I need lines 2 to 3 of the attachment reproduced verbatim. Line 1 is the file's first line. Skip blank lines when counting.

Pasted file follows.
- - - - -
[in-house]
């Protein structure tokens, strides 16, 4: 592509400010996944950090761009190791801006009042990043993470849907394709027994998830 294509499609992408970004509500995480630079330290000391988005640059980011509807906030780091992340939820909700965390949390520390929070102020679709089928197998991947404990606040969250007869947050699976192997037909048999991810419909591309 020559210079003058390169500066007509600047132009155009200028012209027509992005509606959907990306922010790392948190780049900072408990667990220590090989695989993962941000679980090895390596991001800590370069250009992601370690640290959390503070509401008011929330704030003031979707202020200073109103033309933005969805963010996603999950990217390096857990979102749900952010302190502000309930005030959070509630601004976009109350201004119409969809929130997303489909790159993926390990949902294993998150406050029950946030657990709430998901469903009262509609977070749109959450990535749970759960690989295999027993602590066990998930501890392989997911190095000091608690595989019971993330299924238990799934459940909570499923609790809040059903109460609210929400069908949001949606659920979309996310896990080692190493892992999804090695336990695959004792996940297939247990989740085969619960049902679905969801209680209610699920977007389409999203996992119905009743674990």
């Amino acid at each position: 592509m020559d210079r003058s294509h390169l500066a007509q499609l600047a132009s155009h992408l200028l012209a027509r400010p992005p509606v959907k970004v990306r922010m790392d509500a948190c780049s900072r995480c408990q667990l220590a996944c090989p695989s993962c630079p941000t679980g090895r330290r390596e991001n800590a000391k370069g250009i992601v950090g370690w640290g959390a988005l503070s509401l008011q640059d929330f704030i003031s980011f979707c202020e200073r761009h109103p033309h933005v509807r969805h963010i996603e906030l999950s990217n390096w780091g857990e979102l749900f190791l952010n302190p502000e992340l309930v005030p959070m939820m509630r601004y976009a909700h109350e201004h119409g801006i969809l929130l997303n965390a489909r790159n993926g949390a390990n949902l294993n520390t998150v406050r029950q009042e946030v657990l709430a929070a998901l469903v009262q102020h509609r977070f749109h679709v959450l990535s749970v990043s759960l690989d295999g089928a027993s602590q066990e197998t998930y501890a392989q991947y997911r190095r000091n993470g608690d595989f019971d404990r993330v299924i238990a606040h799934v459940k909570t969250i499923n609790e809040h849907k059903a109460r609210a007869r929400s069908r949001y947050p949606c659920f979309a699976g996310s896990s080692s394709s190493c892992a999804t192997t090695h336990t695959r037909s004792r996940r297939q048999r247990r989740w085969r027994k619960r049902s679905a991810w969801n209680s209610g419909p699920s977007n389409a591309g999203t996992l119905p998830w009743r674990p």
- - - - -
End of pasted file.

């Protein structure tokens, strides 16, 4: 592509400010996944950090761009190791801006009042990043993470849907394709027994998830 294509499609992408970004509500995480630079330290000391988005640059980011509807906030780091992340939820909700965390949390520390929070102020679709089928197998991947404990606040969250007869947050699976192997037909048999991810419909591309 020559210079003058390169500066007509600047132009155009200028012209027509992005509606959907990306922010790392948190780049900072408990667990220590090989695989993962941000679980090895390596991001800590370069250009992601370690640290959390503070509401008011929330704030003031979707202020200073109103033309933005969805963010996603999950990217390096857990979102749900952010302190502000309930005030959070509630601004976009109350201004119409969809929130997303489909790159993926390990949902294993998150406050029950946030657990709430998901469903009262509609977070749109959450990535749970759960690989295999027993602590066990998930501890392989997911190095000091608690595989019971993330299924238990799934459940909570499923609790809040059903109460609210929400069908949001949606659920979309996310896990080692190493892992999804090695336990695959004792996940297939247990989740085969619960049902679905969801209680209610699920977007389409999203996992119905009743674990």
């Amino acid at each position: 592509m020559d210079r003058s294509h390169l500066a007509q499609l600047a132009s155009h992408l200028l012209a027509r400010p992005p509606v959907k970004v990306r922010m790392d509500a948190c780049s900072r995480c408990q667990l220590a996944c090989p695989s993962c630079p941000t679980g090895r330290r390596e991001n800590a000391k370069g250009i992601v950090g370690w640290g959390a988005l503070s509401l008011q640059d929330f704030i003031s980011f979707c202020e200073r761009h109103p033309h933005v509807r969805h963010i996603e906030l999950s990217n390096w780091g857990e979102l749900f190791l952010n302190p502000e992340l309930v005030p959070m939820m509630r601004y976009a909700h109350e201004h119409g801006i969809l929130l997303n965390a489909r790159n993926g949390a390990n949902l294993n520390t998150v406050r029950q009042e946030v657990l709430a929070a998901l469903v009262q102020h509609r977070f749109h679709v959450l990535s749970v990043s759960l690989d295999g089928a027993s602590q066990e197998t998930y501890a392989q991947y997911r190095r000091n993470g608690d595989f019971d404990r993330v299924i238990a606040h799934v459940k909570t969250i499923n609790e809040h849907k059903a109460r609210a007869r929400s069908r949001y947050p949606c659920f979309a699976g996310s896990s080692s394709s190493c892992a999804t192997t090695h336990t695959r037909s004792r996940r297939q048999r247990r989740w085969r027994k619960r049902s679905a991810w969801n209680s209610g419909p699920s977007n389409a591309g999203t996992l119905p998830w009743r674990p």